Grayling's disdain for those who disagree with him is apparent in this book, and he is unlikely to win many opponents to his reasoning, not only because of his tone but also because his reasoning is so often lopsided or false. Grayling cites (page 50 in the essay "Sex") as an “inevitable” consequence of what he alleges is Platonic dualism in Christianity (he wrongly alleges that Christians repudiate the body as bad) the “extremes represented by Origen castrating himself to escape his sexual longings.” Grayling’s characterization of castration as an extreme is welcome because accurate and helpfully reproachful, but he fails to disclose why he thinks the act “inevitable.” Has Grayling confused Christians with those Hale-Bopp comet following castrati suicides? And can Grayling name another Christian self-castrato? (Eusebius’ description in “Ecclesiastical History,” Book II, 6,8,1-3 of Origen’s “rash act” is consistent with but not beyond doubt self-castration.) Origen, by the way, is not a canonical saint in any major (or perhaps any) Christian group despite his profound legacy to Christian thought, his sanctity and his drawing many into the faith. His "rash act" has been nothing but an impediment to whatever chance he might have of attaining such sainthood.
Given my druthers between the thinking of A.C. Grayling and P.J. O'Rourke, both atheists, regarding sex, I would choose O'Rourke. In his "Give War A Chance" (1992), he remarked "the sexual revolution is over and the microbes won." I don't quite agree, but he is not too far off.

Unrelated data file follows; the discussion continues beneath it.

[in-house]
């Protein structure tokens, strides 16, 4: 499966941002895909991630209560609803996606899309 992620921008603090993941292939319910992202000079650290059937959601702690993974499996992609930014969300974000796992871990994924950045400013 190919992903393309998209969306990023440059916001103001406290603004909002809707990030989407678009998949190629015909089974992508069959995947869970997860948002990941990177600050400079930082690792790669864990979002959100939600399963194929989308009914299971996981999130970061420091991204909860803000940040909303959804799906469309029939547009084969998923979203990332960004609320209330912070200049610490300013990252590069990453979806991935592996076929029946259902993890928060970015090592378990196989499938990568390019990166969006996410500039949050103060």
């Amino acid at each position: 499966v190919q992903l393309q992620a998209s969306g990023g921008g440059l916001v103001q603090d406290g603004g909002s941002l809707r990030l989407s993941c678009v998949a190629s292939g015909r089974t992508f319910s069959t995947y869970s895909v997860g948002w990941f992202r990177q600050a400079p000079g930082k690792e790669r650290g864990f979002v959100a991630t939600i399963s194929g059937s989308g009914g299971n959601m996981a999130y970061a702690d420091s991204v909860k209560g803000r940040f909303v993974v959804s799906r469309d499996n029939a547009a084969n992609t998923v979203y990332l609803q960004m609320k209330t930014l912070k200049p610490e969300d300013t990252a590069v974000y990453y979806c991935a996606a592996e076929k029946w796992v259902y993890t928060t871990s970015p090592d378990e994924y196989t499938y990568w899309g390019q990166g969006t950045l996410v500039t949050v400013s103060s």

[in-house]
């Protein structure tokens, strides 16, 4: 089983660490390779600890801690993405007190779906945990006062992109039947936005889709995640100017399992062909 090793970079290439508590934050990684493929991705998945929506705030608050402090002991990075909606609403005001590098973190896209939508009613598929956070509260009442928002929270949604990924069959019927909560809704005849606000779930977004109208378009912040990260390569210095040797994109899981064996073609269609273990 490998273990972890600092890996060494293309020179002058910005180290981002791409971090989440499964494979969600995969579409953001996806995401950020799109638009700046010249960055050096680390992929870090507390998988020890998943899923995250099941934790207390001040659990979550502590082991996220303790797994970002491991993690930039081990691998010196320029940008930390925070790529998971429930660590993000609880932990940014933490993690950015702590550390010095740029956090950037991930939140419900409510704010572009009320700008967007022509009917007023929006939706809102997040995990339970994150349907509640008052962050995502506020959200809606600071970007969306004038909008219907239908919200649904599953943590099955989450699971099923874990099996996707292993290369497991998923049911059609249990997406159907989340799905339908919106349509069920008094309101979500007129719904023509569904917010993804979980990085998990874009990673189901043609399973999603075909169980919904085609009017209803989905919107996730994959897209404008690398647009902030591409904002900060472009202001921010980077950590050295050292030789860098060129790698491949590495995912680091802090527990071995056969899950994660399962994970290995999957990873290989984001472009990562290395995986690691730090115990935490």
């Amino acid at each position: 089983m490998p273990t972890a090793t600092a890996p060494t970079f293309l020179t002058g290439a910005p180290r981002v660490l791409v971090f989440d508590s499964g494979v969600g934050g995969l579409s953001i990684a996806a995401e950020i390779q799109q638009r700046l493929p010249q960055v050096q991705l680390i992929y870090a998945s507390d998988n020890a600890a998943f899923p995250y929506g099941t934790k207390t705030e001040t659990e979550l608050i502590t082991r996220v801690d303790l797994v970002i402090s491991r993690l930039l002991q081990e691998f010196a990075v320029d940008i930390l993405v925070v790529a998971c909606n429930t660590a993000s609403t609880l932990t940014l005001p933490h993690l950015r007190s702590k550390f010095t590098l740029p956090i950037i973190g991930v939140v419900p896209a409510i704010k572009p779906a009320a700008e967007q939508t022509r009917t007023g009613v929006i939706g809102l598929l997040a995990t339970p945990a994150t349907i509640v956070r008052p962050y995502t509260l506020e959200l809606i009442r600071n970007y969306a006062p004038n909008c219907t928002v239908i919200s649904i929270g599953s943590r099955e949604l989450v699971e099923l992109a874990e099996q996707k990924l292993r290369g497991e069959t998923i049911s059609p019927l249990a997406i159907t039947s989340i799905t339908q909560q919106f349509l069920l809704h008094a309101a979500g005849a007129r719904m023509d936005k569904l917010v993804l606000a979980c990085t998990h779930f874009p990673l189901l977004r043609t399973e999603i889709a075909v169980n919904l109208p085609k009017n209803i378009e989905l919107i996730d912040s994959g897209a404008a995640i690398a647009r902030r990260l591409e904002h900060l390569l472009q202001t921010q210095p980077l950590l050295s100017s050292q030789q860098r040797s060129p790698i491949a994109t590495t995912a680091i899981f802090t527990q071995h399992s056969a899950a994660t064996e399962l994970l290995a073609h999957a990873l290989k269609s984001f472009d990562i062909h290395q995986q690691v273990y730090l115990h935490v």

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Format: Hardcover
In a few regards, Oxford University Press has done a fine job in presenting this collection of essays. Yet while the jacket bears Man Ray's amusing "Le Violin d'Ingres," it is the prelude to neither humorous nor symphonic thought but to fiddle-faddle. While the layout and type work are natty, many of Professor Grayling's depictions of others, especially people of traditional faiths, are so shabby to be caricatures.
This is perhaps barest in the book's longest essay "Sex" (upon which I will focus) in which he writes that Christianity was early possessed by Plato's view "that spirit is good and must be cultivated, whereas body is bad and must be disciplined" (p. 50). While Plato exerted significant influence on Christianity, Christianity has from its beginning viewed the body as good. More so than in Protestantism, this is conspicuous in Catholicism and Orthodoxy, both of which share belief in Christ's Incarnation, Resurrection and Ascension, the Assumption (body and soul) of the Virgin Mary, the Resurrection of the Body, the Real Presence of Jesus in the Eucharist under the appearance of bread and wine and sacramental theology according to which matter can communicate grace. Professor Grayling knows not whereof he whines and may have mistaken Christians for Manichees or Docetists, though Christian heavyweights (St. Augustine (354-430) and St. Thomas Aquinas (c.1225-1274) fall into mind) left quite a literary or homiletic corpus documenting the incompatibility of Manichaeism or Docetism with the Christian conception of the goodness of the body. Platonic dualism, ironically, is not among orthodox Christians but among those who speak of "protected sex," "safe sex" or the increasingly popular "safer sex.